INVEST

INVEST should be the acronym that you already know and use. It stands for “Independent — Negotiable — Valuable — Estimable — Small — Testable” and is used to create effective user stories in Agile.

  • Independent: the more independent user stories are, the simpler it is to prioritize them and implement them in parallel without blockers.
  • Negotiable: the core of BA work is collaboration to achieve desired outcomes. When refining a user story, be ready to face questions, concerns, and ideas and – most importantly – remember that negotiation is a key to successful teamwork and great results.
  • Valuable: every time you create a user story, ask yourself whether it delivers value to end users or not. If not, you know what to do.
  • Estimable: estimates help us understand the complexity of a user story in terms of effort. It is vital to consider the full scope of a story and to break it down if it’s too complicated or vague.
  • Small: simply — the smaller the stories are, the easier it is to manage them.
  • Testable: do you remember the “valuable” part? The only way to see whether value is delivered is to verify it. To do that, there should be acceptance criteria accompanying each user story.

Now that all of the elements are defined, as a newcomer, you need to keep in mind that collaboration, chunking, and prioritization are the fundamental activities that INVEST is based on.

NFRs

NFRs stands for “Non-Functional Requirements” which differ from the functional requirements in that they describe how the functional requirements should work. To oversimplify, functional requirements define what the system is supposed to do, NFRs focus on how well a system does those things. NFRs address aspects such as speed, security, reliability, data integrity, usability, scalability, etc.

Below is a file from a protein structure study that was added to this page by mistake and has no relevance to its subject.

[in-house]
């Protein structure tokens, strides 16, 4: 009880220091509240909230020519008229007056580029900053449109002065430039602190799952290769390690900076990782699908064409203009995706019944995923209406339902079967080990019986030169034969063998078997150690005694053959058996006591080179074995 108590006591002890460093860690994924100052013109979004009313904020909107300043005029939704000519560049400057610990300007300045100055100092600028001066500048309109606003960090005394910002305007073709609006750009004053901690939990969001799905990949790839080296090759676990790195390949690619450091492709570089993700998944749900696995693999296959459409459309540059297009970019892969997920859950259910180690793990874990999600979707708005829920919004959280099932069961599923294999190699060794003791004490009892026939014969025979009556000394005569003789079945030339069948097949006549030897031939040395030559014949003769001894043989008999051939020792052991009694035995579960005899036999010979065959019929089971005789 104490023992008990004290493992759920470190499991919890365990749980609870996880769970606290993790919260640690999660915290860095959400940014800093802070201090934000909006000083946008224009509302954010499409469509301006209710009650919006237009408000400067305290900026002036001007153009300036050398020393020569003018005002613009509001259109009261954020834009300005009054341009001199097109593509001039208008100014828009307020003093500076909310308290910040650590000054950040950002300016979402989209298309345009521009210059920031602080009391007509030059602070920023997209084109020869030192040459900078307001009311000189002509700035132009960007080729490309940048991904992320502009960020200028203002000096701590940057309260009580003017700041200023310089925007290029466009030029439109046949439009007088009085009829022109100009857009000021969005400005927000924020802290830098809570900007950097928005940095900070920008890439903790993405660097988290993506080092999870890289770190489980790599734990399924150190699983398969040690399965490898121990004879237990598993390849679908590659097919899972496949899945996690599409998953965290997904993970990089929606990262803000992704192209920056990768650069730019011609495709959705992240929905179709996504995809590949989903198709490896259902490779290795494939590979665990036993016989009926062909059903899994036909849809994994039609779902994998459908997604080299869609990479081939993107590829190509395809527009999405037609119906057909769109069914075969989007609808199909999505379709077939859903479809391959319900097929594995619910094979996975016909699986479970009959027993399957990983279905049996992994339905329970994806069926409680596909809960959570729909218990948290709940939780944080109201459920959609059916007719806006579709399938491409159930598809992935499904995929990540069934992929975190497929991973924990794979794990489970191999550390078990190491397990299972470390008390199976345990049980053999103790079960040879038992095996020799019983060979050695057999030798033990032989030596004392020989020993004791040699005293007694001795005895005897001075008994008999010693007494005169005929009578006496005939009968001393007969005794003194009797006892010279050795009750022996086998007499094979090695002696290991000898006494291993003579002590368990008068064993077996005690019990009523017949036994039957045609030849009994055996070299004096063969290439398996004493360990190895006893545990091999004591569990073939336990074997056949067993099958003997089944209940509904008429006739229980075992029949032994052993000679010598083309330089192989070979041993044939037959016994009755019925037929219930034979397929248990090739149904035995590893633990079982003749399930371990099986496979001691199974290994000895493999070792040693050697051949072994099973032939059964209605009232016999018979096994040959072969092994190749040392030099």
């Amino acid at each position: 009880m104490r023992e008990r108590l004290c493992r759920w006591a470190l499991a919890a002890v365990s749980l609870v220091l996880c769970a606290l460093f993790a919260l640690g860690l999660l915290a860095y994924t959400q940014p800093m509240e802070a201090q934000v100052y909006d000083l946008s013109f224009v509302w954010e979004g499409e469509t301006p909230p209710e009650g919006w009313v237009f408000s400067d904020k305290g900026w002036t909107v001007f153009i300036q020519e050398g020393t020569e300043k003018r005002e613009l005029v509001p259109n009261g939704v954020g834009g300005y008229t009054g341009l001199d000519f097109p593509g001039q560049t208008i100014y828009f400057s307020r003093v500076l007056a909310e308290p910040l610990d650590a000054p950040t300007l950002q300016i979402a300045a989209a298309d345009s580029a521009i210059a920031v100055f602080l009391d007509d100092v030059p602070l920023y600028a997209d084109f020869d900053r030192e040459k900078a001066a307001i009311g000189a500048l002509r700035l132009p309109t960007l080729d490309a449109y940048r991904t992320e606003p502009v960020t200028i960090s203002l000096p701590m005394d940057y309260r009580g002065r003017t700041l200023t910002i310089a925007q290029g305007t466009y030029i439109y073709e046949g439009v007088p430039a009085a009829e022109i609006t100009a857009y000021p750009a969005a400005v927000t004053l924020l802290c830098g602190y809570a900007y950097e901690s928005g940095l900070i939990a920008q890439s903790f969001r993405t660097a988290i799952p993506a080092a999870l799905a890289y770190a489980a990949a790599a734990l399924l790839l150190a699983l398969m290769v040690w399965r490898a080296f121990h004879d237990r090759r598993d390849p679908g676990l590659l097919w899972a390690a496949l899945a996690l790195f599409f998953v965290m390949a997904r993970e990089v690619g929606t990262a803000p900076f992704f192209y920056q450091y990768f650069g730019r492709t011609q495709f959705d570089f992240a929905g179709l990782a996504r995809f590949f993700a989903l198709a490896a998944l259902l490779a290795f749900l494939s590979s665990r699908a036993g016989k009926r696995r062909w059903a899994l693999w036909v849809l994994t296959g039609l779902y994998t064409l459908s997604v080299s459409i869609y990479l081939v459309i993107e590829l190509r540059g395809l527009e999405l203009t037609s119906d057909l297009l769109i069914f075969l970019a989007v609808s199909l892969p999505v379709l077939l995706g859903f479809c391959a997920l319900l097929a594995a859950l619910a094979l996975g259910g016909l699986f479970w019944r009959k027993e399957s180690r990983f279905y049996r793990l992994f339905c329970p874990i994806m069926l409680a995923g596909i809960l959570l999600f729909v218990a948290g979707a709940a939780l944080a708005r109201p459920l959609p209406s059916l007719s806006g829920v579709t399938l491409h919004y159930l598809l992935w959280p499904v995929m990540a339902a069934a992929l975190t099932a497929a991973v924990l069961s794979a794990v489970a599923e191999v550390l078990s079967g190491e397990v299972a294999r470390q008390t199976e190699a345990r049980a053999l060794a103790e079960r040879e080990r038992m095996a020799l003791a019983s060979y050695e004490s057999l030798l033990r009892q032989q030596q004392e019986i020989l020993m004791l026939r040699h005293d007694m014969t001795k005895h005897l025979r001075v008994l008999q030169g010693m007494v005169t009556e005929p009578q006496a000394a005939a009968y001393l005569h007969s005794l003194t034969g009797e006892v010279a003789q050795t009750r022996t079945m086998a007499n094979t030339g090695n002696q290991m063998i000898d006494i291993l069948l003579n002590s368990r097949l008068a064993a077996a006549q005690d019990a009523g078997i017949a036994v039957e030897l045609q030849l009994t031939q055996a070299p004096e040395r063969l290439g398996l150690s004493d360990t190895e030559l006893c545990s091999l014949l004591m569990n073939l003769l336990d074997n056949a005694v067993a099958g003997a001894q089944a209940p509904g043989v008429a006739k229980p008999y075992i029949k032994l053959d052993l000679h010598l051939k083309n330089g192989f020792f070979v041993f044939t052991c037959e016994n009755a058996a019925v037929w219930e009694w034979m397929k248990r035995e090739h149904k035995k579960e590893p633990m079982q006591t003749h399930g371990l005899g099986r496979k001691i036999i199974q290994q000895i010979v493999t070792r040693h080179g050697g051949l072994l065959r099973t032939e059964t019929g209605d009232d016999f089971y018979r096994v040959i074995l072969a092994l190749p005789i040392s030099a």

For a newcomer, this category might be challenging at first, but with the help of the BABOK guide and more senior colleagues, it will be easier to cope with conflicting stakeholders’ views on NFRs, constraints associated with external systems, business-specific processes, priorities, and rules.

ERD

ERD stands for “Entity-Relation Diagram,” and it provides a visual representation of data relationships to achieve a better understanding of complex systems. ERD is of great help to identify entities existing in the system and define their relationships. The major benefit of ERD is that it can facilitate communication and collaboration with the stakeholders by making sure everyone is on the same page. ERD are also widely used to design relational databases with a proper table structure. The major challenge of ERDs is that they can seem quite complex and, as a result, can scare newcomers. Here is a trick, never try to draw the entire diagram all at once. Instead, start with simple and clear entities and gradually complicate it.